March 26, 2010
The following article appeared in the Beijing Review on 24 Decemeber 2009
Better Times Ahead
The Lisbon Treaty and a new EU hierarchy point to greater stability and a resurgent dynamism
By Stanley Crossick
The year 2009 was a difficult one for the European Union (EU). The European Parliament elections, held in June, are always disruptive. The results were disappointing with a low turnout and many eurosceptics elected.
The uncertainty of the Lisbon Treaty’s coming into force was an overhanging cloud for most of the year. The obstacles to this were the legal process before the German Constitutional Court and two processes before the Czech Constitutional Court, the second Irish referendum in October and the refusal of the Czech President Vaclav Klaus to sign the ratification instrument. But all these issues were satisfactorily resolved and the new treaty came into force on December 1.
The appointment of a “permanent” European Council president and a high representative of the EU for foreign affairs and security policy (foreign minister in all but name) on November 19 ended a long period of speculation and media interest. Finally, the member state nominees for the new European Commission were announced and President José Manuel Barroso, with his five-year mandate already renewed, allocated the portfolios on November 27.
Thus the year ended on a high note—but the commissioners face parliamentary hearings in January and will not take office until February at the earliest. It is expected that European Parliament will object to more than one nominee.
The EU is effectively at the end of a long period of uncertainty. This uncertainty has led to a loss of momentum and dynamism in EU developments, making the union much more reactive than proactive. Its position on the world stage has been weakened. There has also been a considerable loss of morale among EU officials. But this has not materially affected legislation: It remains remarkable how the EU manages to adopt complex legislation, working in over 20 languages.
The dark cloud is lifting, the mood is brightening in Brussels and the union is looking forward more optimistically to the year 2010.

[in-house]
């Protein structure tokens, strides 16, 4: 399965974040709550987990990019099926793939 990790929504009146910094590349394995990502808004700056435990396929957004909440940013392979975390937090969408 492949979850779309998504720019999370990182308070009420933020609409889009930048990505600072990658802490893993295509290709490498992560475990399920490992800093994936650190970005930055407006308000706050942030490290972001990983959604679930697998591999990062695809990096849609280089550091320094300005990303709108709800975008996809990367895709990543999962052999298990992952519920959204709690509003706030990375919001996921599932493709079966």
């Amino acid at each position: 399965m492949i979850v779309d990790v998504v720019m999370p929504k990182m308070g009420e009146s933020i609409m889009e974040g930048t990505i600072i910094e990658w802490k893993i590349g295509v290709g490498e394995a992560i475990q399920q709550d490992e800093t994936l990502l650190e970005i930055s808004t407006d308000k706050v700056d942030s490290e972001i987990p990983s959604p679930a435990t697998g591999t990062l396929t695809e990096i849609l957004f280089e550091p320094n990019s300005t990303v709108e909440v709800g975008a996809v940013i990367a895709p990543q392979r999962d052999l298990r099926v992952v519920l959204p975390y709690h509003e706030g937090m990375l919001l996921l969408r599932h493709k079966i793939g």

Demarcation of roles
It will take some months for the new European Commission team, the European Council president and the foreign policy chief to settle down. Although Herman van Rompuy and Catherine Ashton took office on December 1, when the new treaty came into force, the new commission will not take office until probably February 2010, after approval by the European Parliament.
This leads to a somewhat messy couple of months with, for example, former External Affairs Commissioner Benita Ferrero-Waldner taking responsibility for trade.
Many reactions to the appointments of Herman van Rompuy as president of the European Council and Catherine Ashton as foreign policy chief have been negative. They deserve further consideration.
There is a built-in conflict between the roles of European Council president and foreign policy chief. The Lisbon Treaty prescribes for the former a chairperson with an essentially internal job. The president also ensures the external representation of the EU on issues concerning its common foreign and security policy, without prejudice to the powers of the foreign policy chief. This is hardly consistent with the treaty provision that the latter represents the EU in matters relating to the common foreign and security policy, conducts political dialogue with third parties on the EU’s behalf, and expresses the EU’s position in international organizations and at international conferences.
Van Rompuy appears made for the basic job specification and his character suggests that he will concentrate on increasing the efficiency and effectiveness of the European Council, and not seek to project himself on the world stage and relegate Ashton’s role. Ashton will not seek to emulate Javier Solana and is expected to focus initially on building and organizing the new diplomatic corps—the European External Action Service. This task is both difficult and important. The significance of the new service will be influenced by the caliber of secondees from member states and the relationship between the service and national diplomatic corps.
Although neither Van Rompuy nor Ashton has much international experience, both have been effective in domestic politics and Ashton has done well as the EU trade commissioner. Both appointees are well suited to work closely with each other and with European Commission President Barroso. They are hardworking and are likely to be effective in agreeing a sensible demarcation of their roles.